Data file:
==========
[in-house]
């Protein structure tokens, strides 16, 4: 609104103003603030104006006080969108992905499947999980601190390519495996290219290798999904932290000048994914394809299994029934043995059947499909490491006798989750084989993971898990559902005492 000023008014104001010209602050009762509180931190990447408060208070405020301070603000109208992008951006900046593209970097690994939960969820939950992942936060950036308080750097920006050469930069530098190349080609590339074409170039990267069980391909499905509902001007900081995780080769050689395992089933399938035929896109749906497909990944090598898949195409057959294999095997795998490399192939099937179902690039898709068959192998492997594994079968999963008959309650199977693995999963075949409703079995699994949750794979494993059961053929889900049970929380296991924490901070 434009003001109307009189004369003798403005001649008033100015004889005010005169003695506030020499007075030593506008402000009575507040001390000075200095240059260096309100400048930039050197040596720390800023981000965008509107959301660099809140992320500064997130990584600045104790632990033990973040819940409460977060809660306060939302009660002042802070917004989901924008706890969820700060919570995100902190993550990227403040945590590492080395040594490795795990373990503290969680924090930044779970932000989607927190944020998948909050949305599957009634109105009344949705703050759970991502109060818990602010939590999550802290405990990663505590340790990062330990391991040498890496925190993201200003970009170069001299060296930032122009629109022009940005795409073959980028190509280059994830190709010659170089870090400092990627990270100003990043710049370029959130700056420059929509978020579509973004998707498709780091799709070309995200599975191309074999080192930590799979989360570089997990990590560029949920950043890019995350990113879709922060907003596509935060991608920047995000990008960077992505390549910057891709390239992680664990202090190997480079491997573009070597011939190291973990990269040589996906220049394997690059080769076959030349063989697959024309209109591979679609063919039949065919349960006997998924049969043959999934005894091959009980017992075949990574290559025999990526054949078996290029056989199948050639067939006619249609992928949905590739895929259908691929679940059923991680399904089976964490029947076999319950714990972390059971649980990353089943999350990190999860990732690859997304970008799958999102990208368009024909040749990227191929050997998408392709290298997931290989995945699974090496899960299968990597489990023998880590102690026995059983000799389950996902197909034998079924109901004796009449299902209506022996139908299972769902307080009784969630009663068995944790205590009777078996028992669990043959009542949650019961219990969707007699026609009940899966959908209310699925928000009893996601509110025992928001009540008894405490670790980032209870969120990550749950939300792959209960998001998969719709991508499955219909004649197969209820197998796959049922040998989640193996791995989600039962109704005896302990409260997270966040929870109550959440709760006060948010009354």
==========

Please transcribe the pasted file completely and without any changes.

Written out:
[in-house]
């Protein structure tokens, strides 16, 4: 609104103003603030104006006080969108992905499947999980601190390519495996290219290798999904932290000048994914394809299994029934043995059947499909490491006798989750084989993971898990559902005492 000023008014104001010209602050009762509180931190990447408060208070405020301070603000109208992008951006900046593209970097690994939960969820939950992942936060950036308080750097920006050469930069530098190349080609590339074409170039990267069980391909499905509902001007900081995780080769050689395992089933399938035929896109749906497909990944090598898949195409057959294999095997795998490399192939099937179902690039898709068959192998492997594994079968999963008959309650199977693995999963075949409703079995699994949750794979494993059961053929889900049970929380296991924490901070 434009003001109307009189004369003798403005001649008033100015004889005010005169003695506030020499007075030593506008402000009575507040001390000075200095240059260096309100400048930039050197040596720390800023981000965008509107959301660099809140992320500064997130990584600045104790632990033990973040819940409460977060809660306060939302009660002042802070917004989901924008706890969820700060919570995100902190993550990227403040945590590492080395040594490795795990373990503290969680924090930044779970932000989607927190944020998948909050949305599957009634109105009344949705703050759970991502109060818990602010939590999550802290405990990663505590340790990062330990391991040498890496925190993201200003970009170069001299060296930032122009629109022009940005795409073959980028190509280059994830190709010659170089870090400092990627990270100003990043710049370029959130700056420059929509978020579509973004998707498709780091799709070309995200599975191309074999080192930590799979989360570089997990990590560029949920950043890019995350990113879709922060907003596509935060991608920047995000990008960077992505390549910057891709390239992680664990202090190997480079491997573009070597011939190291973990990269040589996906220049394997690059080769076959030349063989697959024309209109591979679609063919039949065919349960006997998924049969043959999934005894091959009980017992075949990574290559025999990526054949078996290029056989199948050639067939006619249609992928949905590739895929259908691929679940059923991680399904089976964490029947076999319950714990972390059971649980990353089943999350990190999860990732690859997304970008799958999102990208368009024909040749990227191929050997998408392709290298997931290989995945699974090496899960299968990597489990023998880590102690026995059983000799389950996902197909034998079924109901004796009449299902209506022996139908299972769902307080009784969630009663068995944790205590009777078996028992669990043959009542949650019961219990969707007699026609009940899966959908209310699925928000009893996601509110025992928001009540008894405490670790980032209870969120990550749950939300792959209960998001998969719709991508499955219909004649197969209820197998796959049922040998989640193996791995989600039962109704005896302990409260997270966040929870109550959440709760006060948010009354």